The Isle of Man is experiencing an energy trilemma of balancing energy security, affordability, and most importantly, lessening the impact on the environment. Currently, 95% of fossil fuels are imported from third-party suppliers. Most Manx emissions are related to oil and gas consumption in electricity generation, transport, and heating. We are fortunate to possess an abundance of our own valuable resources of wind, water, sun, and hills, offering significant opportunities, but we are yet to fully utilise the potential in these.
Shifting to renewable energy sources may seem like the perfect answer for residents to tackle the current energy crisis, with the possibility of lowering a household’s monthly bills while reducing the impact on the planet. However, there are financial barriers for most people. The monthly savings only come from up-front investments – be it better insulation, solar panels or air source heat pumps. The development of green finance provided by local banks and suppliers is helping to bridge that gap, spreading the cost of renewable investments over many years. That said, you still need to have the right credit risk to access this.
With the wealth disparity in our society set to grow due to inflation and rising energy bills, a challenge not unique to our island, it is important to remember that all of society needs to be on the journey if the Paris Agreement on climate change is to be achieved.
At KPMG in the Crown Dependencies (KPMG), we feel passionately that everyone has a collective responsibility to influence this situation. As part of our IMPACT plan, KPMG’s strategic response to ESG, and to have a positive impact on the communities around us, we are supporting the Energy & Sustainability Centre (ESC) Isle of Man, a non-profit educational institute that promotes a fair and realistic energy transition through research, training, and advice.
Both KPMG and ESC believe clean, secure, and green energy should be accessible and affordable for everyone. ESC works closely with the private and public sectors to educate and advise on the practicalities of reducing carbon emissions of greenhouse gases. Furthermore, the centre seeks to inform the public and businesses on climate-related issues through workshops, events, and, through their website, a digital knowledge hub consisting of educational animated video films and climate change resources.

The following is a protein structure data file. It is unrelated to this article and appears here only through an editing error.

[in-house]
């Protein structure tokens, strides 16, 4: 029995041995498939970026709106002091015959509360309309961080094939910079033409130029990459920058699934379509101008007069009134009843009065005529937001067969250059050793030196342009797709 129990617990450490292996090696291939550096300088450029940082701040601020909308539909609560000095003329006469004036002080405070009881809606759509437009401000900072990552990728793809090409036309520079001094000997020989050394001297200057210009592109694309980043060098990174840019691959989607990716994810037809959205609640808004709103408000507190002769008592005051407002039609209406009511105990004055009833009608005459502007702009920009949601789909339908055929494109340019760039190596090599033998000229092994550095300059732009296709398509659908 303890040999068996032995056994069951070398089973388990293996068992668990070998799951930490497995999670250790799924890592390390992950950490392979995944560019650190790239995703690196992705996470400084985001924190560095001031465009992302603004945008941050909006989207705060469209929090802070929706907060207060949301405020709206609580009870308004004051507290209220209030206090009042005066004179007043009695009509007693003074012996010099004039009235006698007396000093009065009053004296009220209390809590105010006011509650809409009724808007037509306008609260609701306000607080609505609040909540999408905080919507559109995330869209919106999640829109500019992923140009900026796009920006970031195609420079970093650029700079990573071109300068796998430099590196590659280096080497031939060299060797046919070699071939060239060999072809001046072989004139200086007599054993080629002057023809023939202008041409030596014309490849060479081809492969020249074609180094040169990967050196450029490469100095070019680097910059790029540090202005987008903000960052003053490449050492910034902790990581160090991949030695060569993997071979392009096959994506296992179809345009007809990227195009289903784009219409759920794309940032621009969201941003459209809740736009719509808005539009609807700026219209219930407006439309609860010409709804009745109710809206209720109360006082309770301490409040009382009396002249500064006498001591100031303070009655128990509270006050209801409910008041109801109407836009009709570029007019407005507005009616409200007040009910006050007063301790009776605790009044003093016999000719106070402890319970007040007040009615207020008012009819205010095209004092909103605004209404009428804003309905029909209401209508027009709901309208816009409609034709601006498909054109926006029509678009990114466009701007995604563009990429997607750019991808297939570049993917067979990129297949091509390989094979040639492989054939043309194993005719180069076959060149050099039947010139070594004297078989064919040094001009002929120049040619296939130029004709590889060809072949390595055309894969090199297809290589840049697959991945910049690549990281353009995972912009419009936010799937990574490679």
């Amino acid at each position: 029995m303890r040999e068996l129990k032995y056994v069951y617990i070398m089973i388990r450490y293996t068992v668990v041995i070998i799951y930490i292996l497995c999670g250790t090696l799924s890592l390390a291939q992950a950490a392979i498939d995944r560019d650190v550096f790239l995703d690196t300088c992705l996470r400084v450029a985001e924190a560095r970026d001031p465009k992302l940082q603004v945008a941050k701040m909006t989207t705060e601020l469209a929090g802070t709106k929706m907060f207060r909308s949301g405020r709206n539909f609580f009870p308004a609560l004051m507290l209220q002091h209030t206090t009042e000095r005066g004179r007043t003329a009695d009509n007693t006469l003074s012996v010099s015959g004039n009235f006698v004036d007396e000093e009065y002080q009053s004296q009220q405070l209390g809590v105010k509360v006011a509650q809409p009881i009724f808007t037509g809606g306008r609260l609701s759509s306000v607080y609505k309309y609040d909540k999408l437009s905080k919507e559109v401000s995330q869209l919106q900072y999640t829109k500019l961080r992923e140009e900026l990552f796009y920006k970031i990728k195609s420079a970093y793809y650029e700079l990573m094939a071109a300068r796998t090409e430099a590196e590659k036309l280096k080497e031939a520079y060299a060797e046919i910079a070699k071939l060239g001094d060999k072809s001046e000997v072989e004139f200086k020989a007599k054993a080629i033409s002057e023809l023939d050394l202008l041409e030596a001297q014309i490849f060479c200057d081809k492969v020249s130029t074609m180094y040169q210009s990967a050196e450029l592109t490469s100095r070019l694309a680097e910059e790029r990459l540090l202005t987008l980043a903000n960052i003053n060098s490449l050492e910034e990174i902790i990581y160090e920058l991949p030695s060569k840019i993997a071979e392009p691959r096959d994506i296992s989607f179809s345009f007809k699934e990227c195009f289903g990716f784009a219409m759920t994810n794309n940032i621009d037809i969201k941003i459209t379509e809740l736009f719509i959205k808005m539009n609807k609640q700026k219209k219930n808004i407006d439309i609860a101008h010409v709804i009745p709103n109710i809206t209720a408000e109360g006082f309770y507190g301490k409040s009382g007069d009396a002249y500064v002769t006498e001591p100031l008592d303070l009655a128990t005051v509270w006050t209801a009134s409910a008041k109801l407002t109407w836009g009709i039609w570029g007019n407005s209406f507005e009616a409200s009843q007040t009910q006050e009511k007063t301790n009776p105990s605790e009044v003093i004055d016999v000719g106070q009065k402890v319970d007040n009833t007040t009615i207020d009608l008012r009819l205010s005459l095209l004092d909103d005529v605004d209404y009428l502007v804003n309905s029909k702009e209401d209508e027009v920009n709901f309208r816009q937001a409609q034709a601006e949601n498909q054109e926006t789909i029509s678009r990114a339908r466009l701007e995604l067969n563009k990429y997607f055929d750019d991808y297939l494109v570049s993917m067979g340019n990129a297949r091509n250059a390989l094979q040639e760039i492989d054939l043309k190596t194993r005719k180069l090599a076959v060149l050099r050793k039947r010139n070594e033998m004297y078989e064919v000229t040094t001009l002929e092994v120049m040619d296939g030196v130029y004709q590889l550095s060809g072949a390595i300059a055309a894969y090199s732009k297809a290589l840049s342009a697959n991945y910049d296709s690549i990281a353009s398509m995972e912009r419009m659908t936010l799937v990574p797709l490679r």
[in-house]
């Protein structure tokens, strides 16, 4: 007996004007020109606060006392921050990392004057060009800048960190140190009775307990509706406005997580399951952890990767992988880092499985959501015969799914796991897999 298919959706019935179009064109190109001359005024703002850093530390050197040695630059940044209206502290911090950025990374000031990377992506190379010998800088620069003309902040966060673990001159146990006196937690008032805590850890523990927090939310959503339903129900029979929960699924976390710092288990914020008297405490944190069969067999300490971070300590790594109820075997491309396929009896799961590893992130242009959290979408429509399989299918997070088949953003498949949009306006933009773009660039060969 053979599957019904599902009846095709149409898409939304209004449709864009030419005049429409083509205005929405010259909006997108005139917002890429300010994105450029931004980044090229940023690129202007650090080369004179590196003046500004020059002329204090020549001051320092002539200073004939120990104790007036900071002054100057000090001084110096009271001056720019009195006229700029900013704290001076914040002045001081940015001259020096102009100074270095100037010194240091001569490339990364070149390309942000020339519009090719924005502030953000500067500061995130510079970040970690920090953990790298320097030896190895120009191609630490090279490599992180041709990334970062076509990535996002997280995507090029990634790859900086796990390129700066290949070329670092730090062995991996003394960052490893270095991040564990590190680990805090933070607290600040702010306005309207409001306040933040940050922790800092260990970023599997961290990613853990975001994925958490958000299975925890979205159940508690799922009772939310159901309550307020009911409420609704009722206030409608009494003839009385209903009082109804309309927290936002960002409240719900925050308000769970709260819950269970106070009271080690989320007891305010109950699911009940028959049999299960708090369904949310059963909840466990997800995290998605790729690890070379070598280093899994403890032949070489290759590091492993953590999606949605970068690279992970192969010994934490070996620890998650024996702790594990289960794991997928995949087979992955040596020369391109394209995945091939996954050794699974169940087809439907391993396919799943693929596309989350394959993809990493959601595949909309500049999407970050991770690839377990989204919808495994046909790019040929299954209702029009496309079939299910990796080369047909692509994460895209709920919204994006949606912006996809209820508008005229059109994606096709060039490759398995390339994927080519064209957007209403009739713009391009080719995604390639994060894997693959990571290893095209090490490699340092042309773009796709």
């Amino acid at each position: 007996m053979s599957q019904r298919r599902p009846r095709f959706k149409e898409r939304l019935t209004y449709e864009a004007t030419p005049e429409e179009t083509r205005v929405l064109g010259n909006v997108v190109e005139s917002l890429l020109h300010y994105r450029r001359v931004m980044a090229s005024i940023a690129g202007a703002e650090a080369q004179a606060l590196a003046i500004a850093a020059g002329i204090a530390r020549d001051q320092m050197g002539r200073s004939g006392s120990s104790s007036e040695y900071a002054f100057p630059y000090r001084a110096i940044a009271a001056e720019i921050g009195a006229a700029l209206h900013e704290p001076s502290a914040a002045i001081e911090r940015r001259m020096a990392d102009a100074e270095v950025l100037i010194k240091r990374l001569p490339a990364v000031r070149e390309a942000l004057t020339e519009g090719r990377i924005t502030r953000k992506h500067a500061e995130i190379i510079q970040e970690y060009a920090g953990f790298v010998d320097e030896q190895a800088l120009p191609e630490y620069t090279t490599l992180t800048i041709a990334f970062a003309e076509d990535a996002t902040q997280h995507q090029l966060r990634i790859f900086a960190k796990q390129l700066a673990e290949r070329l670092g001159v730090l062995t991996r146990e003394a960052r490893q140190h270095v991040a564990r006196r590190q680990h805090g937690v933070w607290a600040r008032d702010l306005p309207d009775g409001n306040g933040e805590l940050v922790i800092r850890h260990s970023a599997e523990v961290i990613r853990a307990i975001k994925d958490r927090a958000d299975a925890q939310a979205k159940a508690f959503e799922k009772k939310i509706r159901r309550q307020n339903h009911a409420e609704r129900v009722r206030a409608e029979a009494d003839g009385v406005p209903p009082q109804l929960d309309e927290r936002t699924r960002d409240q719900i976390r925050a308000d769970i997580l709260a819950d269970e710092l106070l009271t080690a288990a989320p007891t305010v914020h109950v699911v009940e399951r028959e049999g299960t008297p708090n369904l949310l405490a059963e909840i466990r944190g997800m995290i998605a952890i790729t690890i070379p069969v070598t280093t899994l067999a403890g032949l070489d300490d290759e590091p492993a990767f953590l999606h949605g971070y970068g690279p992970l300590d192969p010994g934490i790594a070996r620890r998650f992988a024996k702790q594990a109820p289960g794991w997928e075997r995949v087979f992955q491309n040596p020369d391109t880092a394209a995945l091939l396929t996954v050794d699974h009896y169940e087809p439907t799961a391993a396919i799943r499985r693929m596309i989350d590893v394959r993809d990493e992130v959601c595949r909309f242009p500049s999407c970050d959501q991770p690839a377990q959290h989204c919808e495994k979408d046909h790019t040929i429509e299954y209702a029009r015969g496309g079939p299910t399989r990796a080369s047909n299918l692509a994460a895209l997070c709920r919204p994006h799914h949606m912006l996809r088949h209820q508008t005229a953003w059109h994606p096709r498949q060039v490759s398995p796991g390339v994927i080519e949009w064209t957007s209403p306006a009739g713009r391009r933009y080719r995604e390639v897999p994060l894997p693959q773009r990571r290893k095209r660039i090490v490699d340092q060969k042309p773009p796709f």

Committing to the ESC’s vision on climate change is at the centre of KPMG’s IMPACT plan to help non-governmental organisations achieve their goals within our prosperity pillar. We are actively embedding ESG (Environmental, Social, and Governance) values into our business framework and offering our financial help, skills, and time to provide the highest and best use of our people in the community. We strongly believe that supporting local capabilities will encourage a brighter, greener, and happier future for our island’s people.
Ralph Peake, Head of ESC, observes, “If we can effectively harness, store, utilise and possibly even export local renewable power, it offers the prospect of stable energy prices and warmer homes, as well as a significant economic benefit while taking a responsible approach to emissions. However, careful consideration must be made for the most vulnerable consumers when we begin to replace fossil fuels with sustainable energy sources.”
In line with KPMG’s public commitment to become a net-zero carbon organisation by 2030, the firm is one of the founding partners to help the Energy & Sustainability Centre get up and running financially. The centre’s vision for a green transition and affordable energy aligns with our local IMPACT plans, covering the firm’s commitments to create a positive change across four important pillars: Planet, People, Prosperity, and Governance